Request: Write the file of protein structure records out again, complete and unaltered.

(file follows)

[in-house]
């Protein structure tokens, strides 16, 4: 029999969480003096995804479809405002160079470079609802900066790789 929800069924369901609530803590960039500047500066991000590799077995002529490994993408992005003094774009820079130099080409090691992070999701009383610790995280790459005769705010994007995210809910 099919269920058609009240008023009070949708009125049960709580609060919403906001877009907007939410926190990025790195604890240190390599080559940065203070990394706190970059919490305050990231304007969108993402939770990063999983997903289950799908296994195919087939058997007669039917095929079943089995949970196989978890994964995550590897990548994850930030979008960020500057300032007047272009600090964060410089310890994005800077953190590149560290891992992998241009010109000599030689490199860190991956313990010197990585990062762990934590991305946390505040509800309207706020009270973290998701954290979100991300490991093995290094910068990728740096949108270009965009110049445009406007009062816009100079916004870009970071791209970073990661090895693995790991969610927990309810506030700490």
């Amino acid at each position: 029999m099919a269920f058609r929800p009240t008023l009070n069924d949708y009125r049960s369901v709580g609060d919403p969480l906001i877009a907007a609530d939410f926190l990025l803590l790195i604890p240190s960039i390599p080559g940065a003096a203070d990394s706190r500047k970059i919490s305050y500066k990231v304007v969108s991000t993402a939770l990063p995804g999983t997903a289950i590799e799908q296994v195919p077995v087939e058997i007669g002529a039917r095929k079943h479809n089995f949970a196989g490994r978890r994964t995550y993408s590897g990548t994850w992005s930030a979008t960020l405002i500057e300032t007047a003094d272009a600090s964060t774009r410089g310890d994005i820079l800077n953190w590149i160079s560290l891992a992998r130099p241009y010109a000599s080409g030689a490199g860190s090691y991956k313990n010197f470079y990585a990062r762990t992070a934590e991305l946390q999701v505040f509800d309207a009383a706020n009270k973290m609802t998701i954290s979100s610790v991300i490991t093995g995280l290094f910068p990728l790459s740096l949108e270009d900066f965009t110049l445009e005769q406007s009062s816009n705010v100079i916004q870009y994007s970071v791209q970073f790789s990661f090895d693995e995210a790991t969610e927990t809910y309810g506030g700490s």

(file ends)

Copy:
[in-house]
């Protein structure tokens, strides 16, 4: 029999969480003096995804479809405002160079470079609802900066790789 929800069924369901609530803590960039500047500066991000590799077995002529490994993408992005003094774009820079130099080409090691992070999701009383610790995280790459005769705010994007995210809910 099919269920058609009240008023009070949708009125049960709580609060919403906001877009907007939410926190990025790195604890240190390599080559940065203070990394706190970059919490305050990231304007969108993402939770990063999983997903289950799908296994195919087939058997007669039917095929079943089995949970196989978890994964995550590897990548994850930030979008960020500057300032007047272009600090964060410089310890994005800077953190590149560290891992992998241009010109000599030689490199860190991956313990010197990585990062762990934590991305946390505040509800309207706020009270973290998701954290979100991300490991093995290094910068990728740096949108270009965009110049445009406007009062816009100079916004870009970071791209970073990661090895693995790991969610927990309810506030700490």
């Amino acid at each position: 029999m099919a269920f058609r929800p009240t008023l009070n069924d949708y009125r049960s369901v709580g609060d919403p969480l906001i877009a907007a609530d939410f926190l990025l803590l790195i604890p240190s960039i390599p080559g940065a003096a203070d990394s706190r500047k970059i919490s305050y500066k990231v304007v969108s991000t993402a939770l990063p995804g999983t997903a289950i590799e799908q296994v195919p077995v087939e058997i007669g002529a039917r095929k079943h479809n089995f949970a196989g490994r978890r994964t995550y993408s590897g990548t994850w992005s930030a979008t960020l405002i500057e300032t007047a003094d272009a600090s964060t774009r410089g310890d994005i820079l800077n953190w590149i160079s560290l891992a992998r130099p241009y010109a000599s080409g030689a490199g860190s090691y991956k313990n010197f470079y990585a990062r762990t992070a934590e991305l946390q999701v505040f509800d309207a009383a706020n009270k973290m609802t998701i954290s979100s610790v991300i490991t093995g995280l290094f910068p990728l790459s740096l949108e270009d900066f965009t110049l445009e005769q406007s009062s816009n705010v100079i916004q870009y994007s970071v791209q970073f790789s990661f090895d693995e995210a790991t969610e927990t809910y309810g506030g700490s």